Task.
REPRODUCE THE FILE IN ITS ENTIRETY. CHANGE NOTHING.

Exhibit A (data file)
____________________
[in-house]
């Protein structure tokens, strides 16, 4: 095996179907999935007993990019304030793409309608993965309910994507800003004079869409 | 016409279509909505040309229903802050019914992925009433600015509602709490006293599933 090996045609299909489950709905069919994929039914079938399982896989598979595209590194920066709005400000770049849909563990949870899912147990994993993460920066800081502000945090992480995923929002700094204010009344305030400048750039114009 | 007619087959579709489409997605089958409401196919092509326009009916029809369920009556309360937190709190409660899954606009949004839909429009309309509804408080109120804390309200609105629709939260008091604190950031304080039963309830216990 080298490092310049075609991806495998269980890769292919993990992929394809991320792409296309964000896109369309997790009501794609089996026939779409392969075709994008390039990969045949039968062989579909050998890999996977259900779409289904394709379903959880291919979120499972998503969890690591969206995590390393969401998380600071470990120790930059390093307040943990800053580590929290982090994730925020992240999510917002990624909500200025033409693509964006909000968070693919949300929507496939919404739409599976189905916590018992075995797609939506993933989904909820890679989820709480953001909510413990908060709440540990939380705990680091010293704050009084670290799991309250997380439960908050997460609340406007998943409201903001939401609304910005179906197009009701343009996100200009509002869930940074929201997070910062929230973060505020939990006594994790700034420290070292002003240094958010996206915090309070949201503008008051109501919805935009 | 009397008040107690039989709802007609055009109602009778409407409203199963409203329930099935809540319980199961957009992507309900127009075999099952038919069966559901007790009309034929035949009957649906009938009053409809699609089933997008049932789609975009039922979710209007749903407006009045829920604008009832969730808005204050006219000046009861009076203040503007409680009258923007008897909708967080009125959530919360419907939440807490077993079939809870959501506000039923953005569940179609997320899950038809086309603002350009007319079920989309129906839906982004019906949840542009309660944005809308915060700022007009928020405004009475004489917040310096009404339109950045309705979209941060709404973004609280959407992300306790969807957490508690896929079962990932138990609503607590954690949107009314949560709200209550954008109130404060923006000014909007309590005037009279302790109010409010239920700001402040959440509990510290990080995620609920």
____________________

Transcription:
[in-house]
């Protein structure tokens, strides 16, 4: 095996179907999935007993990019304030793409309608993965309910994507800003004079869409 | 016409279509909505040309229903802050019914992925009433600015509602709490006293599933 090996045609299909489950709905069919994929039914079938399982896989598979595209590194920066709005400000770049849909563990949870899912147990994993993460920066800081502000945090992480995923929002700094204010009344305030400048750039114009 | 007619087959579709489409997605089958409401196919092509326009009916029809369920009556309360937190709190409660899954606009949004839909429009309309509804408080109120804390309200609105629709939260008091604190950031304080039963309830216990 080298490092310049075609991806495998269980890769292919993990992929394809991320792409296309964000896109369309997790009501794609089996026939779409392969075709994008390039990969045949039968062989579909050998890999996977259900779409289904394709379903959880291919979120499972998503969890690591969206995590390393969401998380600071470990120790930059390093307040943990800053580590929290982090994730925020992240999510917002990624909500200025033409693509964006909000968070693919949300929507496939919404739409599976189905916590018992075995797609939506993933989904909820890679989820709480953001909510413990908060709440540990939380705990680091010293704050009084670290799991309250997380439960908050997460609340406007998943409201903001939401609304910005179906197009009701343009996100200009509002869930940074929201997070910062929230973060505020939990006594994790700034420290070292002003240094958010996206915090309070949201503008008051109501919805935009 | 009397008040107690039989709802007609055009109602009778409407409203199963409203329930099935809540319980199961957009992507309900127009075999099952038919069966559901007790009309034929035949009957649906009938009053409809699609089933997008049932789609975009039922979710209007749903407006009045829920604008009832969730808005204050006219000046009861009076203040503007409680009258923007008897909708967080009125959530919360419907939440807490077993079939809870959501506000039923953005569940179609997320899950038809086309603002350009007319079920989309129906839906982004019906949840542009309660944005809308915060700022007009928020405004009475004489917040310096009404339109950045309705979209941060709404973004609280959407992300306790969807957490508690896929079962990932138990609503607590954690949107009314949560709200209550954008109130404060923006000014909007309590005037009279302790109010409010239920700001402040959440509990510290990080995620609920």